The complex relationship between citizens and governments are being recalibrated through the adoption and dynamics of new technologies, argues John Wanna, ANZSOG’s director of research, in a paper released ahead of the school’s 10th annual conference next week.
Executive governments in the Westminster system have traditionally held the upper hand in the asymmetric information game between a powerful executive and everyone else — the opposition, media outlets and citizens. “Sometimes even the parliament doesn’t know what the executive is up to,” Wanna points out.
But now, he says, governments are playing catch-up. He wonders if information communication network platforms will transform the government-citizen/client relationship, or “merely become another instrument of possible influence and control”:
“Already, some sections of government and the community are alert to the opportunities posed by these potentially transformational technologies; but many other sections are either showing little interest or waiting to see what transpires after others pioneer the way.
“We also do not yet know what citizens will make of the new possibilities. Will they seize them and exercise greater democratic involvement, or withdraw into a cyber world of social chatter and entertainment?”
Further, will the abundance of information enhance or erode trust in the state, or will more channels just pollute the well of transparency and engagement? Trust in centralised government data is increasingly being raised in the context of joined-up service delivery and identity management.
By around 2010 most Westminster-style jurisdictions had adopted “Open Government” policies, particularly in Australia and New Zealand, around informing, engaging and participating. But, five years later, what have we learned from this experience, and are they being actively implemented?
The digital divide also remains unsolved, Wanna warns, with many potentially being left out of these open government policies.
“We should also remember that transformational technologies are novel, on the one hand, but highly disruptive on the other. Large bureaucracies are often not the best placed to optimise the uptake of new technological possibilities if they threaten their modus operandi. Transformational technologies will pose threats and challenges to traditional hierarchic public organisations geared towards compliance and due diligence rather than experimentalism. And just as not all citizens are equally capable, so too not all governments or jurisdictional levels are equally capable (or resourced) to exploit the possibilities of a brave new world of information possibilities.”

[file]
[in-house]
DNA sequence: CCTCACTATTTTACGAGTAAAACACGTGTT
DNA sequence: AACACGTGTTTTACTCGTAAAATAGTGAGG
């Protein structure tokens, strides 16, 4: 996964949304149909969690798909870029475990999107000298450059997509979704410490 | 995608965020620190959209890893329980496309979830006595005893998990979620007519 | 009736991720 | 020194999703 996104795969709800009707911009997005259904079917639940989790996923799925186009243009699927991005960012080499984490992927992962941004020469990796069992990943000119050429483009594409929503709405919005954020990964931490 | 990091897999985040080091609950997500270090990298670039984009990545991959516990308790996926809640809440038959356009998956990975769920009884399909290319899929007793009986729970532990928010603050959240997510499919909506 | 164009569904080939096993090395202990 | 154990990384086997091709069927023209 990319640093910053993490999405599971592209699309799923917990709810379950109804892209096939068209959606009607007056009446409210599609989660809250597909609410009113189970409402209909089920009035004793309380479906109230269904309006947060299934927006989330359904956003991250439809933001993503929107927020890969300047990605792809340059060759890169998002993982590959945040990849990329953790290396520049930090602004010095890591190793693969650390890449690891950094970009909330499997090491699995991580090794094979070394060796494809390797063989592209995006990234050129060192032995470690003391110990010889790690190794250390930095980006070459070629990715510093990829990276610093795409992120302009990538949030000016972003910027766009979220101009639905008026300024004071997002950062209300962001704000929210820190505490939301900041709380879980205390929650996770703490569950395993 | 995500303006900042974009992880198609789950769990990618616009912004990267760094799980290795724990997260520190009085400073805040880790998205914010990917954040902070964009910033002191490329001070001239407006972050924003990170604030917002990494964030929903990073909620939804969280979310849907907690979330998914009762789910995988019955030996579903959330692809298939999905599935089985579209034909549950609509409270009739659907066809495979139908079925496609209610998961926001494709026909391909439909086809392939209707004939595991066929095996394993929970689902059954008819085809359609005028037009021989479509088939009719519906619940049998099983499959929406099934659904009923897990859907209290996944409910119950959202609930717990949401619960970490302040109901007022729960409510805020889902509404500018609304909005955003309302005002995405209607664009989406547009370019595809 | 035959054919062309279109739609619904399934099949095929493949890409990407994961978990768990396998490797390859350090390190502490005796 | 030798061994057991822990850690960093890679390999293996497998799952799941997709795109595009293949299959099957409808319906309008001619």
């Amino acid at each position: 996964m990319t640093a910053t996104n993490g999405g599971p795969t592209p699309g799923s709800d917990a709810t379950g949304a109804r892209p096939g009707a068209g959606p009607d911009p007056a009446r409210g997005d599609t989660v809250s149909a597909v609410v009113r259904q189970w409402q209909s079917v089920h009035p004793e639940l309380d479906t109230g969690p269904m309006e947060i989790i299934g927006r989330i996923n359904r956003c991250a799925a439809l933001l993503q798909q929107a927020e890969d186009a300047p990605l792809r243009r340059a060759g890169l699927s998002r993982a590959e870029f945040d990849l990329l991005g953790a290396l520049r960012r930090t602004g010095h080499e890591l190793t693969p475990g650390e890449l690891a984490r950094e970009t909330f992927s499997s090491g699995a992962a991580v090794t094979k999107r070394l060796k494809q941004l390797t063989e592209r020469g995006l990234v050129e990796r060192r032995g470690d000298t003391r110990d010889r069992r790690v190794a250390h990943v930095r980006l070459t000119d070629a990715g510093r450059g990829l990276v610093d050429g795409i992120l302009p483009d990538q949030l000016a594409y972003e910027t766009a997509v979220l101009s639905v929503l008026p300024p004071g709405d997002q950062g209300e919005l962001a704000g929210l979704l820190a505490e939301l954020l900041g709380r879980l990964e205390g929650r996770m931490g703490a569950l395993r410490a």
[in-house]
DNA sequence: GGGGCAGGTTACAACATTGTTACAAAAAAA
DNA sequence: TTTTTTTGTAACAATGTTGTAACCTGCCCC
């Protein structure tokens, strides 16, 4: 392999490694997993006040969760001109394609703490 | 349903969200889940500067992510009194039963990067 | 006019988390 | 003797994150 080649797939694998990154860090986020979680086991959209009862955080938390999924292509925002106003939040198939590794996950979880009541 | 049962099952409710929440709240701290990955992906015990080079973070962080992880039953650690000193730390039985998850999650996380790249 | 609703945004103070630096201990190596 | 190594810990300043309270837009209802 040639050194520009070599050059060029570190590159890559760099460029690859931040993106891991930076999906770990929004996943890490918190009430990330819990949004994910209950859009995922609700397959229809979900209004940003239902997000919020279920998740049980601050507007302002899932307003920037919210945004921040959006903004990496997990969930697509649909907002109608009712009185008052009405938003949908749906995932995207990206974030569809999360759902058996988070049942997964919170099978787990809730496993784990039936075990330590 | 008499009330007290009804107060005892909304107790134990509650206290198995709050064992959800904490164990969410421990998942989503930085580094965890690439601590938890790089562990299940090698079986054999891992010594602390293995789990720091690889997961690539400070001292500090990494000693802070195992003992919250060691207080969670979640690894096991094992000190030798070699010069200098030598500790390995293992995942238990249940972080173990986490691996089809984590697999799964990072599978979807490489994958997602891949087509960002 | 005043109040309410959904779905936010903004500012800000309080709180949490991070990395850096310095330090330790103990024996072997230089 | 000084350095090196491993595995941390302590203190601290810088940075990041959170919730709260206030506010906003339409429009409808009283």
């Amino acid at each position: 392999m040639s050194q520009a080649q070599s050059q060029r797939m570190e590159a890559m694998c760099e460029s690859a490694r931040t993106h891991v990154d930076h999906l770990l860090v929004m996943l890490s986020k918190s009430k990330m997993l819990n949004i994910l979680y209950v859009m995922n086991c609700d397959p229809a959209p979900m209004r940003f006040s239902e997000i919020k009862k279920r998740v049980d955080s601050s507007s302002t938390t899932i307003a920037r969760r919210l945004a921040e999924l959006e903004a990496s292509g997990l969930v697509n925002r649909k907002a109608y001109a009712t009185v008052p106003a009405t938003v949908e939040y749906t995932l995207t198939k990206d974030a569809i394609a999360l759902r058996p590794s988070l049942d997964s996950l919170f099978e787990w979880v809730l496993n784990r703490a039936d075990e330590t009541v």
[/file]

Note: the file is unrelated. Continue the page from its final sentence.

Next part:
Star line-up of speakers
Three heads of state public services — Blair Comley, Chris Eccles and Kym Winter-Dewhirst — along with some of the world’s most sought-after academic minds in public administration are part of the line-up of speakers to tackle these questions.
This year’s conference will explore and address these issues under six key themes:
- Shaping (and re-shaping) our democracies and democratic outcomes in the new information age – exploring how our public, private and community sectors can better respond to the potentialities of the information age;
- Using transparency to rebuild or enhance legitimacy and trust relationships between governments and citizens, and contributing to greater confidence and assurance;
- Engaging in authentic engagement through opening up policy processes to improve the public sector’s capacity to deliver public value and meet rising citizen and community needs;
- Exploring how we can better share administrative data for effective outcomes, integrate additional and non-governmental data sources and gain real benefits from managing and interrogating ‘big data’;
- Reflecting after nearly 40 years on whether we have got the balance right with freedom of information (FOI) laws, especially as most of our jurisdictions have now adopted default disclosure provisions and open access regimes;
- Finding ways to use rapidly evolving digital systems and other transformational technologies to improve policy advice and public management and the quality delivered services.
Gary Banks, dean of ANZSOG, said the conference “will have a blend of academics and practitioners who really know what they’re talking about, and ultimately we make it real for public servants. So the implications for public servants come out in our conference in a way they don’t in other conferences.”
Registration for the 2015 ANZSOG conference closes Friday.